Noah Wills and Jonathan Davis fill out applications to open checking accounts during the Black Transfer Challenge at Citizens Trust Bank in Atlanta. (Kevin D. Liles for the Washington Post)

OneUnited Bank is known as the largest Black owned bank in the country and it’s using that platform to provide assistance to Black entrepreneurs during the COVID-19 crisis. The bank recently announced the launch of its Small Business Administration (SBA) Paycheck Protection Program (PPP). The bank is offering PPP loans to new and existing customers across the country, through its online and mobile banking platform. As part of the second round of PPP, $30 billion in stimulus funds has been allocated to Minority Depository Institutions (MDIs) and Community Development Financial Institutions (CDFIs); OneUnited Bank is making sure Black businesses get their share, but they’re not alone.

The Paycheck Protection Program is a feature of the Coronavirus Aid, Relief, and Economic Security Act (CARES Act). The program provides small business loans to support payroll and other expenses: the loans are forgivable. For Black owned businesses, the loans were seen as a beacon of hope; the COVID-19 pandemic represents a viable threat to the very existence of Black owned businesses. Even so, during the initial rollout of the program, a high number of Black owned businesses weren’t able to secure loans, as the funding quickly ran out. That doesn’t mean, however, that Black owned banks weren’t doing their part. Black financial institutions like Industrial Bank in Washington, Citizen’s Trust Bank in Atlanta, Unity National Bank in Houston and others, have been active in the program. For all of the failures of PPP, things would have been worse for Black entrepreneurs, without Black owned banks stepping up to do what they could to help.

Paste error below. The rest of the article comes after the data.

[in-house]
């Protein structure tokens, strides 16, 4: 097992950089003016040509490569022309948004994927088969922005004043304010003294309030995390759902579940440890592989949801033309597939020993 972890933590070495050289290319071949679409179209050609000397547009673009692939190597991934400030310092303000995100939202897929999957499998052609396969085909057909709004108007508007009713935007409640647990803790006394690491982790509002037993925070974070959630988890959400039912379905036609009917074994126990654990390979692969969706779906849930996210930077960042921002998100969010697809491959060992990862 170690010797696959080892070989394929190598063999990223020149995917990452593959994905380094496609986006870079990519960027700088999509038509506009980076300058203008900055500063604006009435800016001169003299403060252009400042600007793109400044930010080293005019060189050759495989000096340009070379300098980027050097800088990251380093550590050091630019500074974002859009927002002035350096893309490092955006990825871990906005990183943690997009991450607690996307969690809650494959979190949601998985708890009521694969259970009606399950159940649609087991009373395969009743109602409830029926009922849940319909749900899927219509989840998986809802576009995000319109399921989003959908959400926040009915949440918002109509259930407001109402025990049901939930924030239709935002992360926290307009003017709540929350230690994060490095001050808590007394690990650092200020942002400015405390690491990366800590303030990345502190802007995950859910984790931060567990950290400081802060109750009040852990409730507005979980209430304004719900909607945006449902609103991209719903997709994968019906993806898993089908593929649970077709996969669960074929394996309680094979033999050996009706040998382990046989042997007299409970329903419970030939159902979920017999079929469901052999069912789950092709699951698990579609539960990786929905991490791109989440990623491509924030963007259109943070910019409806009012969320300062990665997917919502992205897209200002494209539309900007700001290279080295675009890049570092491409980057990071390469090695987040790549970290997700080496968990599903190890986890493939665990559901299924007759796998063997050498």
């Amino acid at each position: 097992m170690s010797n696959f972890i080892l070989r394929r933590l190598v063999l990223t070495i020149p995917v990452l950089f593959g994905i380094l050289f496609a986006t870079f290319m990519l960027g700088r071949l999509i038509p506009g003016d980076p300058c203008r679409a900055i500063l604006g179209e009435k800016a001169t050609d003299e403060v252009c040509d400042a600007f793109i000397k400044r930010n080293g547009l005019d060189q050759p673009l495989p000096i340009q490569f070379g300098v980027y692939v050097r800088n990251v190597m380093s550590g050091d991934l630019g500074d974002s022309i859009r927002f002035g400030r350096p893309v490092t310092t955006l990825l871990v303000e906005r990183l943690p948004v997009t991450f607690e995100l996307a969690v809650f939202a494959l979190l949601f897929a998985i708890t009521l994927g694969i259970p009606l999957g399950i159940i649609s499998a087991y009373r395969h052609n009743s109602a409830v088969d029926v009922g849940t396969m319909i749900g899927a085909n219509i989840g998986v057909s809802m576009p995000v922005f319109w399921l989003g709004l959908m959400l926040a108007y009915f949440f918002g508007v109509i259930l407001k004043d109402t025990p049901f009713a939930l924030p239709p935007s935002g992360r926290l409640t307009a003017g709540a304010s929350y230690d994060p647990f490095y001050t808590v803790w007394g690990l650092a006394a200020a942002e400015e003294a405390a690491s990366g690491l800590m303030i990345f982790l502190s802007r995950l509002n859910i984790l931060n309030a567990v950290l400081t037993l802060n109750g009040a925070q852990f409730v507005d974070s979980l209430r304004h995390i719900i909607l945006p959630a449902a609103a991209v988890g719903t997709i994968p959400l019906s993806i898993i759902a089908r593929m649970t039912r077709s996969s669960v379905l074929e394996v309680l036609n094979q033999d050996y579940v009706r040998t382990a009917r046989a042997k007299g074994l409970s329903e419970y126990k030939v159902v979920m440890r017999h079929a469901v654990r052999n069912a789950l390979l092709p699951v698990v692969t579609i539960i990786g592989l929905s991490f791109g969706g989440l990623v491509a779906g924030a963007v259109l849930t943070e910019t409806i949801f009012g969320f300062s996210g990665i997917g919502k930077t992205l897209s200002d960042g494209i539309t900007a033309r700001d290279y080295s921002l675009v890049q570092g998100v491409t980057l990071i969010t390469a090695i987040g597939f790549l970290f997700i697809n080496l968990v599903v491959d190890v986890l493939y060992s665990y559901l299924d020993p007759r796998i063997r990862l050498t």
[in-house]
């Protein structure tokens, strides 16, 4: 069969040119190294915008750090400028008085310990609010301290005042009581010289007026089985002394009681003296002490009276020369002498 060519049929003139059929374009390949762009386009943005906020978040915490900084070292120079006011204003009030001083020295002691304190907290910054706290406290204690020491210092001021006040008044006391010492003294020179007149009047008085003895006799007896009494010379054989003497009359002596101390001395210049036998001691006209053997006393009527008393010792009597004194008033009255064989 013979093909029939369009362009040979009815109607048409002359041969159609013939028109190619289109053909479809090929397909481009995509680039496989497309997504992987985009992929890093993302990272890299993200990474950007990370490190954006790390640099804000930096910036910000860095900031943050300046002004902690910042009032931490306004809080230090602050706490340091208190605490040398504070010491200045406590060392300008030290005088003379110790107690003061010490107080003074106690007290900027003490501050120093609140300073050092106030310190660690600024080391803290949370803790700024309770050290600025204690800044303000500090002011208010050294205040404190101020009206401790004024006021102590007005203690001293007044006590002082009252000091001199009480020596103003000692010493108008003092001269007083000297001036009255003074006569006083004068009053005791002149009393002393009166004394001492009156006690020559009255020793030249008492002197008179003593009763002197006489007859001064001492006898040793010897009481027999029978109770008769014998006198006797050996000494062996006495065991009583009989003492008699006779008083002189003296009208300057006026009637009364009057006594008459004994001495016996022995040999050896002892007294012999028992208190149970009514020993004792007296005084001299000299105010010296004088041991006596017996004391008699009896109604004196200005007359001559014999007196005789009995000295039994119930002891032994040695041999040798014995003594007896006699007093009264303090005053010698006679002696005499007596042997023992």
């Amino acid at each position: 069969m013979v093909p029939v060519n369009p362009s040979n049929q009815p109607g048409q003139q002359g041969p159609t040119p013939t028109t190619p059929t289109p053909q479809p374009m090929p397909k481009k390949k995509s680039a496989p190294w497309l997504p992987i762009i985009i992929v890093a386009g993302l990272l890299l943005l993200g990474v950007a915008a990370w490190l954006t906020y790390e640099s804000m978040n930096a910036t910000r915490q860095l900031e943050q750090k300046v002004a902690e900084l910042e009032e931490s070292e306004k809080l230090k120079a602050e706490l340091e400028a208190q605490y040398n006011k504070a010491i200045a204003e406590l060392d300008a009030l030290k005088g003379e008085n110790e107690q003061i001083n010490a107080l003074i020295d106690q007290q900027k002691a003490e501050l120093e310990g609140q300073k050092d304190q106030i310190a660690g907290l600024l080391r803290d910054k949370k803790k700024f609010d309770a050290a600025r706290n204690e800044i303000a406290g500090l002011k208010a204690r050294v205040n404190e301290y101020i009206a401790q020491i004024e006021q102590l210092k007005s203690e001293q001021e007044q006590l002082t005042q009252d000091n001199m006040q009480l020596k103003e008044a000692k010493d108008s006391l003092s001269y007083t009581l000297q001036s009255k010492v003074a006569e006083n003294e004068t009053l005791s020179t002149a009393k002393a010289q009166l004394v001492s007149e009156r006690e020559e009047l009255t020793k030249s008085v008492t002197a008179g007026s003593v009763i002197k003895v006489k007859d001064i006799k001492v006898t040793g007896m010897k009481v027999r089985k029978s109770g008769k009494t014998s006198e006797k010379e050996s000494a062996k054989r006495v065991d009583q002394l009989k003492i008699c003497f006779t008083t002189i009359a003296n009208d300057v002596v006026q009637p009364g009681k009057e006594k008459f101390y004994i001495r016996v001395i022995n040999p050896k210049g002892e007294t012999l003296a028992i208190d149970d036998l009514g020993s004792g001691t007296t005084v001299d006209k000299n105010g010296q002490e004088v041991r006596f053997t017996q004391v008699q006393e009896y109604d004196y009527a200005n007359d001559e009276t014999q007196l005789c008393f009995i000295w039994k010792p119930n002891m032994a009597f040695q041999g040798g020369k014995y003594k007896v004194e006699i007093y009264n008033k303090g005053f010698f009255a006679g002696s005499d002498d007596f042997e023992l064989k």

Bank of America and Wells Fargo has not and will not ever prioritize getting capital to Black entrepreneurs. That was true before COVID-19 and it certainly will be true once this pandemic subsides. “Most of our customers who filed PPP applications with other institutions during the first round were not funded,” said Teri Williams, president and COO of OneUnited Bank. “We’re proud that OneUnited can step up to provide Black businesses with better access to stimulus funding.”It is only reasonable, then, to ask why Black consumers aren’t equally committed to Black owned banks. The discussions around supporting Black owned businesses are gaining traction nationally but those discussions ignore that Black owned banks are needed to support those businesses and provide capital to Black communities, who sorely need it. The gross failure of PPP to reach Black entrepreneurs, contrasted with the efforts of Black owned banks to directly target them, is but a dramatic case study in what happens each and every day.

If Black dollars and Black businesses matter, surely Black banks must, also. The rollout of PPP grabbed headlines and helped to illustrate, in a dramatic way, how Black entrepreneurs are systematically locked out. It is the everyday bias and institutional racism, however, that harms Black entrepreneurs most. In order to fight it, a devout commitment to Black institutions is necessary and that most certainly includes Black owned banks.